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Exagamglogene autotemcel (Exa-Cel) was assigned a Prescription Drug User Fee Act action date of December 8, 2023, for the treatment of sickle cell disease.
Vertex Pharmaceuticals is touting the potential of the first CRISPR-based gene editing therapy after the treatment recently gained praise from the FDA’s Cellular, Tissue, and Gene Therapies Advisory Committee.1
Exagamglogene autotemcel (Exa-Cel) emerged from a strategic partnership between CRISPR Therapeutics and Vertex for the treatment of sickle cell disease (SCD) in patients aged 12 years and older with recurrent vaso-occlusive crises.2
The FDA granted priority review to Exa-Cel in the treatment of patients with SCD and assigned a Prescription Drug User Fee Act action date of December 8, 2023. Exa-Cel’s Biologics License Application for transfusion-dependent beta-thalassemia was assigned a PDUFA date of March 30, 2024.1
During Vertex’s third quarter earnings call, the company said the therapy represented a multibillion-dollar opportunity.
“Vertex has delivered another strong quarter across the business. We remain relentless in our commitment to reach more patients with our cystic fibrosis medicines, while preparing for the potential launch of Exa-Cel in multiple geographies,” said Reshma Kewalramani, MD, chief executive officer and president of Vertex, in a press release. “Our R&D pipeline continues to make remarkable progress and we have a milestone-rich period coming up, with multiple major, near-term milestones, including completion of the Phase 3 pivotal trials for the vanzacaftor triple in cystic fibrosis and VX-548 in acute pain, as well as the Phase 2 VX-548 study data read-out in diabetic peripheral neuropathy.”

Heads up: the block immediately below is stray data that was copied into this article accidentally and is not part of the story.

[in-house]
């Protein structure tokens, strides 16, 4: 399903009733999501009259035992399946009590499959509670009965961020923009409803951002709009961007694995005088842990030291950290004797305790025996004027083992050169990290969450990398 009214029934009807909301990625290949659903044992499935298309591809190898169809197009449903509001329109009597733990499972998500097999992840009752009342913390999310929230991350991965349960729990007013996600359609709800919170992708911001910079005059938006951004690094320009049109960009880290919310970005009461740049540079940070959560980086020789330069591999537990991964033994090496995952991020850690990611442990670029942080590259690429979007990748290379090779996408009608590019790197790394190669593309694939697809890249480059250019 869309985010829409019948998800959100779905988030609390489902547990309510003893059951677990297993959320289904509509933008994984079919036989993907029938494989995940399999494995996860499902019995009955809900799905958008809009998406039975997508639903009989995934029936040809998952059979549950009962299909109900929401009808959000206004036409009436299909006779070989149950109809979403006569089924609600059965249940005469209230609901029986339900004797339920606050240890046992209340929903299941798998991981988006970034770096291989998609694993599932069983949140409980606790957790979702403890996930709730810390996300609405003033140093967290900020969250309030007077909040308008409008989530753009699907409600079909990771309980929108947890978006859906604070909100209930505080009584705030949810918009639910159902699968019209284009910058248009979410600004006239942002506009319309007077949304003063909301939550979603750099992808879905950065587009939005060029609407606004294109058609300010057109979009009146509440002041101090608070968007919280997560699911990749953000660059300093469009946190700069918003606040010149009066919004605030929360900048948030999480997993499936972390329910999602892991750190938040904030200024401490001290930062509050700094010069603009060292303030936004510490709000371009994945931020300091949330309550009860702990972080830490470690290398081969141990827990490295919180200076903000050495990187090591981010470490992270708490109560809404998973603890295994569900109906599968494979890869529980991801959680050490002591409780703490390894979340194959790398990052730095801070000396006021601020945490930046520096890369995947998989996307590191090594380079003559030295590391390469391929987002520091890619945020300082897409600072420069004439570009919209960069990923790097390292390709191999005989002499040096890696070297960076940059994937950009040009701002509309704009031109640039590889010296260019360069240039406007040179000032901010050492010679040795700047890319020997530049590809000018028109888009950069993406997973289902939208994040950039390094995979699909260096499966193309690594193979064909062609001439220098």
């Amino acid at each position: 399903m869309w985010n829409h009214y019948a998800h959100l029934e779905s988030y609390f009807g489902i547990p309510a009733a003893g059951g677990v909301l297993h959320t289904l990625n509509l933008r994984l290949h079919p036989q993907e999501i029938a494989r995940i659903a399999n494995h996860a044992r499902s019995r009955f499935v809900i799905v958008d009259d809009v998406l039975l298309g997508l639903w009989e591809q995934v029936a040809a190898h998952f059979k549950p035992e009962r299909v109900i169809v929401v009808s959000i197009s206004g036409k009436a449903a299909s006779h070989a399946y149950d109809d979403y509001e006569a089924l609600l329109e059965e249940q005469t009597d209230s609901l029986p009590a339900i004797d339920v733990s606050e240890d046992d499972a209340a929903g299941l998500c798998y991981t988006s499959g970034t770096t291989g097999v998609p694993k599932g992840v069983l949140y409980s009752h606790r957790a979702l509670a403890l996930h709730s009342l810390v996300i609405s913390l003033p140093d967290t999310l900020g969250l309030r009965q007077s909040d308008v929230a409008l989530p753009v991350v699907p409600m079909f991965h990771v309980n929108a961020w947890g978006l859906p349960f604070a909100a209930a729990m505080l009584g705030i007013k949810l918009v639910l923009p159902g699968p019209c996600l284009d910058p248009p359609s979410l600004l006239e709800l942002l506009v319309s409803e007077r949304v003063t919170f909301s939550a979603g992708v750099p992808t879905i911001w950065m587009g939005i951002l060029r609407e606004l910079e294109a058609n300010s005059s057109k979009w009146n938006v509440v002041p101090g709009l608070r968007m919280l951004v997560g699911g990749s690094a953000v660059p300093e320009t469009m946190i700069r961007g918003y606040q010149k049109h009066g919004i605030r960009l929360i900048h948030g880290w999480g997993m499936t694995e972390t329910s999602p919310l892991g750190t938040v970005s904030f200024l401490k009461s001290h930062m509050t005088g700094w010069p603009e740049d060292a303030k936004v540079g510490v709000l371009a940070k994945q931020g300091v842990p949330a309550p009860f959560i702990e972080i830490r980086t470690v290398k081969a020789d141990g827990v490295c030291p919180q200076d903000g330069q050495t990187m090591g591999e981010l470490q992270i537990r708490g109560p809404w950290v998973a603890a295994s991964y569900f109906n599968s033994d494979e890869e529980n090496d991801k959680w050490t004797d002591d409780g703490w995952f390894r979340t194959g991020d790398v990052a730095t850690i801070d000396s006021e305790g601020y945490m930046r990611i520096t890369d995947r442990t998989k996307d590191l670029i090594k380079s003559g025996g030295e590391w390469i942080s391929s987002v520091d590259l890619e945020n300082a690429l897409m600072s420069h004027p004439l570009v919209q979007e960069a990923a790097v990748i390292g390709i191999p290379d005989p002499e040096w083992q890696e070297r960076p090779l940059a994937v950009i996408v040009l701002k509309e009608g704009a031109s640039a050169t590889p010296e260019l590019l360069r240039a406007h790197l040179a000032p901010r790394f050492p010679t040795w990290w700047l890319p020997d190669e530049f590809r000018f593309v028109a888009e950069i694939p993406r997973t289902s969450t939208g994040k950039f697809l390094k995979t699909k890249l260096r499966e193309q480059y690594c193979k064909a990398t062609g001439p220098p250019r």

During the FDA committee meeting on October 31, 2023, independent advisers praised Exa-Cel. Vertex Pharmaceuticals noted that the treatment appears to be safe and highly effective at preventing episodes of excruciating pain that plague patients with SCD.2 The treatment worked in 29 of 30 patients who were followed for at least 18 months and doesn't appear to cause any serious short-term safety concerns, the company reported.
"In totality, the data support the remarkable clinical benefit of Exa-Cel in patients with SCD," William Hobbs, MD, PhD, vice president, clinical development, Vertex told the committee.2
The FDA concurred with the potential benefits of Exa-Cel and did not ask advisers to take the usual step of assessing Exa-Cel's benefits or whether the agency should approve the therapy. Instead, because of the high stakes of approving an entirely new kind of technology to treat people for the first time, the FDA asked advisers to focus on whether sufficient research had been done to spot "off-target" effects of the treatment—unintended editing errors that missed their mark in the DNA and that could potentially cause long-term health problems.2
The advisers suggested that Vertex and CRISPR could assess the potential safety risks of their SCD gene therapy after approval. If the therapy is approved, Vertex has proposed a 15-year follow up of patients to evaluate the safety outcomes of exa-cel. This 15-year follow up will help generate data from real-time monitoring of the therapy, which uses the new gene editing CRISPR technology.2
During the earnings call, Vertex said its launch preparations are on schedule, with approximately 50 treatment centers located in the United States and 25 in Europe, which should be able to treat approximately 32,000 eligible patients, which includes 25,000 patients with SCD and 7,000 with beta thalassemia.
"It's really exciting to see how many patients have been treated and how positive the results have been," said Scot Wolfe of the UMass Chan Medical School. "We want to be careful to not let the perfect be the enemy of the good."2